Facebook’s Libra campaign has taken the crypto world by storm with Facebook announcing its plan to launch Libra, an international digital currency, next year. Will Libra be beneficial for the common Indian or is it another gizmo?
Libra is supposed to be a virtual currency that would be a non-government alternative to national currencies. Its value, however, is not linked to rupees, or dollars, or any particular national currency. Its value would be linked to a basket of bank deposits and government bonds in heavyweight international currencies including the US dollar, Euro, UK pound, Swiss franc, Japanese yen. At the back end, the underlying technology is going to be a limited kind of blockchain or distributed record of transactions. The transactions would take place through a digital wallet called Calibra.
Facebook claims that globally it has around 2.4 billion users, of which about 10 percent are from India. This means about 24 crore people to start with. As per the Ministry of External Affairs, overseas Indians are estimated to be about 3 crores. In 2018, according to the World Bank Brief on Migration and Development, overseas remittances to India was of the order of $ 80 billion (Rs. 5.7 lakh crores), the highest in the world. These remittances, when taking place through formal channels, cost on the average seven percent, according to the same Brief. It is claimed that the transfer of Libras will cost just a fraction of a percent. We can see straight away the potential for huge cost savings.
To be a credible player in the international money transfer market, Libra would need to ensure secure fund transfers from person to person at negligible or no cost; and enable the easy exchange of the currency into local currency and vice versa, as needed. As projected, it ticks almost all the boxes. The exception is the issue of exchangeability, which is not in its hands, as it requires regulatory approvals from the Reserve Bank.
If it does cross that hurdle, it would make a lot of sense for both senders and recipients alike. Recipients of such transfers are usually people who need the cash. They are therefore likely to value the drastic reduction in commissions that are promised. Apart from which, no bank account would be needed to come on board, only a mobile phone, and internet access.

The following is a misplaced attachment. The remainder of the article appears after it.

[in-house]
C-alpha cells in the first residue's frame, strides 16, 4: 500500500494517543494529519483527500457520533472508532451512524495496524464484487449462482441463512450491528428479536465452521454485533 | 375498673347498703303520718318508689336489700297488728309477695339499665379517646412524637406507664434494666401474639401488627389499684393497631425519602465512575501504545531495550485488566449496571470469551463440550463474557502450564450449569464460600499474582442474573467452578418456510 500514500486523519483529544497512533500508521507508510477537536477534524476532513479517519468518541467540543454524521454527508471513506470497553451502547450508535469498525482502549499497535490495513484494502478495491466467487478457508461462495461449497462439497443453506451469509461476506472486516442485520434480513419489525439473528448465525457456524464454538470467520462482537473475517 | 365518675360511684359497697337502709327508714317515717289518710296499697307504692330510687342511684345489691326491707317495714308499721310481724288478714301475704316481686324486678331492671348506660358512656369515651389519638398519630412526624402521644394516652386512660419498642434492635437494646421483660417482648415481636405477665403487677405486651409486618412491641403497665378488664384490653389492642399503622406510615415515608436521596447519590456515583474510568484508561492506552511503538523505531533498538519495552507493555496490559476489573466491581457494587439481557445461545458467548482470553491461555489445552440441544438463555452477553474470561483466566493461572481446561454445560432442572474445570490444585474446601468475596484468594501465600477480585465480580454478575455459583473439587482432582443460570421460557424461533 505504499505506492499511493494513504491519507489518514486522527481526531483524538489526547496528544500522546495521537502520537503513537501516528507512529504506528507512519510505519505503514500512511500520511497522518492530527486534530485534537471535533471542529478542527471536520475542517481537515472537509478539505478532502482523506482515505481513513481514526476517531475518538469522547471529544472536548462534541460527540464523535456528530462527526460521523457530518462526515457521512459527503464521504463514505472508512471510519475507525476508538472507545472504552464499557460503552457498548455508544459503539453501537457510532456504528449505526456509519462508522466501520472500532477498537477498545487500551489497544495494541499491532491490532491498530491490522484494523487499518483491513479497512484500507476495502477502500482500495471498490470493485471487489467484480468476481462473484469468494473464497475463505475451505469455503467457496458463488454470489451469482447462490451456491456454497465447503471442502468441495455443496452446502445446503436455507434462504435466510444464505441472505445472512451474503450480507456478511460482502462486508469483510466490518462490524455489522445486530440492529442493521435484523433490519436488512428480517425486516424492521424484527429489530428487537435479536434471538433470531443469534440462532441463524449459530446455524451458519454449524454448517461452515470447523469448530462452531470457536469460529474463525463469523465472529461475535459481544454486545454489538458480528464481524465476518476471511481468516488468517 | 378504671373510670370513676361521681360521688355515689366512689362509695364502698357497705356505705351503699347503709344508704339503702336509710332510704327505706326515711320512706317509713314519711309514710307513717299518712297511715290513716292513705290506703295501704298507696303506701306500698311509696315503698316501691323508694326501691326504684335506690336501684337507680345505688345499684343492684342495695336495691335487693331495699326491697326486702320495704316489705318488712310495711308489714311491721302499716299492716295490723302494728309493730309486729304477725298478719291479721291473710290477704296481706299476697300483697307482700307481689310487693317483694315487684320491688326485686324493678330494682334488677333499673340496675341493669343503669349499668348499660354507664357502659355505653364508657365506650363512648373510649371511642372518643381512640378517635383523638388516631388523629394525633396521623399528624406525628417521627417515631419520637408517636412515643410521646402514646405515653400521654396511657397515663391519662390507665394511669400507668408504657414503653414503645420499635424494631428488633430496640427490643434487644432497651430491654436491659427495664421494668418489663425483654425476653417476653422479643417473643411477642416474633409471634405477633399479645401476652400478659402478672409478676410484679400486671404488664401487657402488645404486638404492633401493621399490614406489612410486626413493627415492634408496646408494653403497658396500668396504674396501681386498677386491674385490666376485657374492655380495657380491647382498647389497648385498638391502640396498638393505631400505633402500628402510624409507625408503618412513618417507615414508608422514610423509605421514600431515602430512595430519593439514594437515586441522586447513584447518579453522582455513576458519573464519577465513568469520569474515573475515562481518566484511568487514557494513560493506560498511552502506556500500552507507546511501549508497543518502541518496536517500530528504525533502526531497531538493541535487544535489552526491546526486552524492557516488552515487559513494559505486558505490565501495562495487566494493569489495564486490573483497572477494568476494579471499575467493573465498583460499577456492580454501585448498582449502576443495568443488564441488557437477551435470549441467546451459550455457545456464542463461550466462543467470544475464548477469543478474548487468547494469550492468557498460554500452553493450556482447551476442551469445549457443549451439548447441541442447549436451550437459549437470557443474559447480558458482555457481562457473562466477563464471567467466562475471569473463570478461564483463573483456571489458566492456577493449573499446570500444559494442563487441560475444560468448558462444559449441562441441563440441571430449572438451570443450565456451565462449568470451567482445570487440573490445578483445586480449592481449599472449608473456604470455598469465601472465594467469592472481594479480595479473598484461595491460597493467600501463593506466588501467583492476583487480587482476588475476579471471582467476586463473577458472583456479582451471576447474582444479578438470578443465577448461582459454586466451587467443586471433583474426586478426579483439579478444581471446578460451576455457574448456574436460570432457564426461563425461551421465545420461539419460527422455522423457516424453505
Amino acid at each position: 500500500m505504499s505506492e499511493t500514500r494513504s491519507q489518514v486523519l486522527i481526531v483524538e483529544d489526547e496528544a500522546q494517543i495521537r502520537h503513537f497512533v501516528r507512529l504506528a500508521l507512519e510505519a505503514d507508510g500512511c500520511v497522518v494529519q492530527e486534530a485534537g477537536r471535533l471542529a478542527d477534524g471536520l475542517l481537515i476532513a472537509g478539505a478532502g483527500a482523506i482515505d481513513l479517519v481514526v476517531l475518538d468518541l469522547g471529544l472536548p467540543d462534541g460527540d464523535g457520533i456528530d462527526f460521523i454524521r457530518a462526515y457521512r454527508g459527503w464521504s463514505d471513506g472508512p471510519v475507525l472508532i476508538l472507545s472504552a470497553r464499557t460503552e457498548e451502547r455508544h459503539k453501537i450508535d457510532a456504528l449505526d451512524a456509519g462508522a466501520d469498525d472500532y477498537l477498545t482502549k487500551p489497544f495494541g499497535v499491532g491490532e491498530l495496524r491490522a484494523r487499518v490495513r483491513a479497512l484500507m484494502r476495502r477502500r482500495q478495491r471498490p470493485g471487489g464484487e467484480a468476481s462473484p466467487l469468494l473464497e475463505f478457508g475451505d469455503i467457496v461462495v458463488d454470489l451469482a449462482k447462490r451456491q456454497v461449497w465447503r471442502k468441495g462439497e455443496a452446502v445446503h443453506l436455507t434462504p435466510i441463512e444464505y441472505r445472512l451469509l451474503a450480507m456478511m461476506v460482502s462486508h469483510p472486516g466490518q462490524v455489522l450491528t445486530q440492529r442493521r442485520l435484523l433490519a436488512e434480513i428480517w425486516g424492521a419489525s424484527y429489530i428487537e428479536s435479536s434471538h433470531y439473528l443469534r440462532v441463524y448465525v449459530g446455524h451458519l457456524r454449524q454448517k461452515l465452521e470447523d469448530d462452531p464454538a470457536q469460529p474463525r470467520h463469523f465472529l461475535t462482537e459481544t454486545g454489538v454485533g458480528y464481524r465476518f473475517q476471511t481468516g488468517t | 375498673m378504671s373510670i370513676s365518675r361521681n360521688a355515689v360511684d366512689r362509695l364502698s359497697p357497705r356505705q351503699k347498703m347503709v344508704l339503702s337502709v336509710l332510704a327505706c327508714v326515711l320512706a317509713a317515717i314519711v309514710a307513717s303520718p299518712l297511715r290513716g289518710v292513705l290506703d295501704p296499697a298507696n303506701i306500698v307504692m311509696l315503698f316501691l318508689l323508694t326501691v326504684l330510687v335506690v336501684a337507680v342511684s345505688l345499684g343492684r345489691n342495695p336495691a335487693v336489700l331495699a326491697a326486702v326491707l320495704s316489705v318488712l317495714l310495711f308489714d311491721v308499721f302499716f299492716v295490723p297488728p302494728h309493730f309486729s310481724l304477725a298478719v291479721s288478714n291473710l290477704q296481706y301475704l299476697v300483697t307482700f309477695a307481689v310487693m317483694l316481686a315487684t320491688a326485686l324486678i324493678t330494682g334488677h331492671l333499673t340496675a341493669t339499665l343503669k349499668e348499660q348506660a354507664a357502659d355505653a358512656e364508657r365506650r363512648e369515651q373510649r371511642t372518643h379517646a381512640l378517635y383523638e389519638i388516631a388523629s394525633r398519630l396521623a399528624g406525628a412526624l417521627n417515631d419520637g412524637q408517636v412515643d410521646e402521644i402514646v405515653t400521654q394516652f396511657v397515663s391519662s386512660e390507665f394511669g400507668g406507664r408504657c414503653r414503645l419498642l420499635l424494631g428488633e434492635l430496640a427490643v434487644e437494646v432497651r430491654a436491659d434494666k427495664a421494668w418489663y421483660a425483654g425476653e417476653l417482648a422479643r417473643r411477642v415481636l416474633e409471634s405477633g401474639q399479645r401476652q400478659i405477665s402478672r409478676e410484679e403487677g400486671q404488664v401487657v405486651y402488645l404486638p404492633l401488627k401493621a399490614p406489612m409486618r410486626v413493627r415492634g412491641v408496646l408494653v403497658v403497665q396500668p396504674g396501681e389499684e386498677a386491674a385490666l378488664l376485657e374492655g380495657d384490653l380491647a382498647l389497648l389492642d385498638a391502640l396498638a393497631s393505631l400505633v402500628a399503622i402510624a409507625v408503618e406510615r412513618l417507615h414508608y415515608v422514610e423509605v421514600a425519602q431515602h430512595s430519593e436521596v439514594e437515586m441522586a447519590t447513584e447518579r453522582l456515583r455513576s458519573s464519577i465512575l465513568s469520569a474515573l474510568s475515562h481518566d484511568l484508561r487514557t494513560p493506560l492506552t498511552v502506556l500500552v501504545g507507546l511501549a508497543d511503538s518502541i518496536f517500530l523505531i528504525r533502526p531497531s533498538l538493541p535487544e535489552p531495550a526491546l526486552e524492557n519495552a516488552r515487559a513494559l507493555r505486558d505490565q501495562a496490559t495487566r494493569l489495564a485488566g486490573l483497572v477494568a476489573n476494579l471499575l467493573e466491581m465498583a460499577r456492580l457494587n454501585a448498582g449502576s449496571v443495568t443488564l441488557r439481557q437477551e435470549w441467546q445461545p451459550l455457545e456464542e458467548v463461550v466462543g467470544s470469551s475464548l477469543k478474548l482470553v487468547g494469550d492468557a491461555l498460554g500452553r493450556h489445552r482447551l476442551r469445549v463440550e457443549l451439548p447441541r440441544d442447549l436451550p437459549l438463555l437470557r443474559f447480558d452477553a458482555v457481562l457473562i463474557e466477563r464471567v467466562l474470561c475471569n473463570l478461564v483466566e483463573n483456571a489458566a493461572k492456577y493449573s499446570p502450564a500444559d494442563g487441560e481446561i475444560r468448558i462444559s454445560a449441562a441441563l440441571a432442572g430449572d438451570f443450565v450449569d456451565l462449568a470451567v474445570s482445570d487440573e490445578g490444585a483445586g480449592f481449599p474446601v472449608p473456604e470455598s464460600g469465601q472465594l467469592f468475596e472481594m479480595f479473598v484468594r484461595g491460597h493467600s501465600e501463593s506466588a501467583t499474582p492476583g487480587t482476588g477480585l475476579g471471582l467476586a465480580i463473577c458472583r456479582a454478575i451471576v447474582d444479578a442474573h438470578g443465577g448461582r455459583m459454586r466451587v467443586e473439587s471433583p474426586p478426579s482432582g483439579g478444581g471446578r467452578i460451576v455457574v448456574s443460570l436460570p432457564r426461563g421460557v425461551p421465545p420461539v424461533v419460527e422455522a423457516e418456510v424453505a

Another feature of Libra not related to the transfers per se is that the Libra Association will release the open-source code so that anyone can develop third-party apps on this platform. This has the potential to open up fresh development opportunities for our techies and open up new horizons for our entrepreneurs.
Downsides are there of course, and many of them have been pointed out already. An enormous amount of data would be captured by the Libra Association, and this has raised privacy concerns. Facebook has promised to keep the payments data separately from its social media, but authorities in the Western world are skeptical, given Facebook’s past record.
Libra accounts may also be subject to the risk of hacking but so are all digital payment accounts, including those of banks and credit cards. Safeguards will be needed in much the same way as for banks and credit cards. Another danger highlighted is that the same channels can be used by money launderers and movement of funds by and for criminals.
The real hurdle that Libra will have to cross before it can become widely accepted as envisaged is that of regulatory approvals. Without the Reserve Bank of India (RBI) agreeing, Libra will not be interchangeable with rupees. It can still come into being and be used, without such approvals, but the spread that would be limited.
As of now, such a currency is illegal. RBI notification of 6 April 2018 prohibits all entities regulated by it (i.e. all banks and financial institutions) from dealing in virtual currencies.
Government of India policy is also not supportive. There are reports of a draft “Banning of Cryptocurrency and Regulation of Official Digital Currency Bill, 2019” which proposes to criminalize holding of cryptocurrencies (which would include Libra), making it a non-bailable offense with a ten-year jail term.
With the big names and deep pockets backing the initiative, Libra is likely to see the light of day soon. There are potential benefits for people in India. New mobile and net-based technology applications can be quite disruptive if people catch on to them. We don’t know yet whether this one will succeed or fail. There are as yet many grey areas in the proposal. We can choose to look at it with an open mind or ignore it.